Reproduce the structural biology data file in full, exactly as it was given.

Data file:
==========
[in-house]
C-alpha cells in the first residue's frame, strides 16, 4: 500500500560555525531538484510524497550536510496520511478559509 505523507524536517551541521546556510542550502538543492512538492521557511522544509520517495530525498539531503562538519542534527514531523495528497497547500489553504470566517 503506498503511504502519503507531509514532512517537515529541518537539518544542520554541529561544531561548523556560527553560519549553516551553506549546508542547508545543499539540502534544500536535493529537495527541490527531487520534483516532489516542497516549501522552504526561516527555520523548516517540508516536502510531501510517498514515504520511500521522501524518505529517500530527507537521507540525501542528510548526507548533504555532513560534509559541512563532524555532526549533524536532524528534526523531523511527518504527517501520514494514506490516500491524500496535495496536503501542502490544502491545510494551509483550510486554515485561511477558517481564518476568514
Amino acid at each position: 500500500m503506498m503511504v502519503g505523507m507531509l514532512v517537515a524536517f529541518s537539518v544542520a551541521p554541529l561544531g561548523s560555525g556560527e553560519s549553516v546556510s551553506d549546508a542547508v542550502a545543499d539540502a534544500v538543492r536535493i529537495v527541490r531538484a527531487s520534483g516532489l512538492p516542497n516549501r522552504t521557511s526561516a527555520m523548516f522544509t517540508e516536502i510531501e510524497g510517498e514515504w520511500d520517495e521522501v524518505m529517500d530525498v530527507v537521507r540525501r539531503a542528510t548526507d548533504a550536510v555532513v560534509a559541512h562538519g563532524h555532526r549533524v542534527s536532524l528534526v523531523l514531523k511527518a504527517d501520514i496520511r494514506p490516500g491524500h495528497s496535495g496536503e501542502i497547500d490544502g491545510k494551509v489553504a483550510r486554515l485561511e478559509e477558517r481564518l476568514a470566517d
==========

[in-house]
C-alpha cells in the first residue's frame, strides 16, 4: 500500500560555525531538484510524497550536510496520511478559509 505523507524536517551541521546556510542550502538543492512538492521557511522544509520517495530525498539531503562538519542534527514531523495528497497547500489553504470566517 503506498503511504502519503507531509514532512517537515529541518537539518544542520554541529561544531561548523556560527553560519549553516551553506549546508542547508545543499539540502534544500536535493529537495527541490527531487520534483516532489516542497516549501522552504526561516527555520523548516517540508516536502510531501510517498514515504520511500521522501524518505529517500530527507537521507540525501542528510548526507548533504555532513560534509559541512563532524555532526549533524536532524528534526523531523511527518504527517501520514494514506490516500491524500496535495496536503501542502490544502491545510494551509483550510486554515485561511477558517481564518476568514
Amino acid at each position: 500500500m503506498m503511504v502519503g505523507m507531509l514532512v517537515a524536517f529541518s537539518v544542520a551541521p554541529l561544531g561548523s560555525g556560527e553560519s549553516v546556510s551553506d549546508a542547508v542550502a545543499d539540502a534544500v538543492r536535493i529537495v527541490r531538484a527531487s520534483g516532489l512538492p516542497n516549501r522552504t521557511s526561516a527555520m523548516f522544509t517540508e516536502i510531501e510524497g510517498e514515504w520511500d520517495e521522501v524518505m529517500d530525498v530527507v537521507r540525501r539531503a542528510t548526507d548533504a550536510v555532513v560534509a559541512h562538519g563532524h555532526r549533524v542534527s536532524l528534526v523531523l514531523k511527518a504527517d501520514i496520511r494514506p490516500g491524500h495528497s496535495g496536503e501542502i497547500d490544502g491545510k494551509v489553504a483550510r486554515l485561511e478559509e477558517r481564518l476568514a470566517d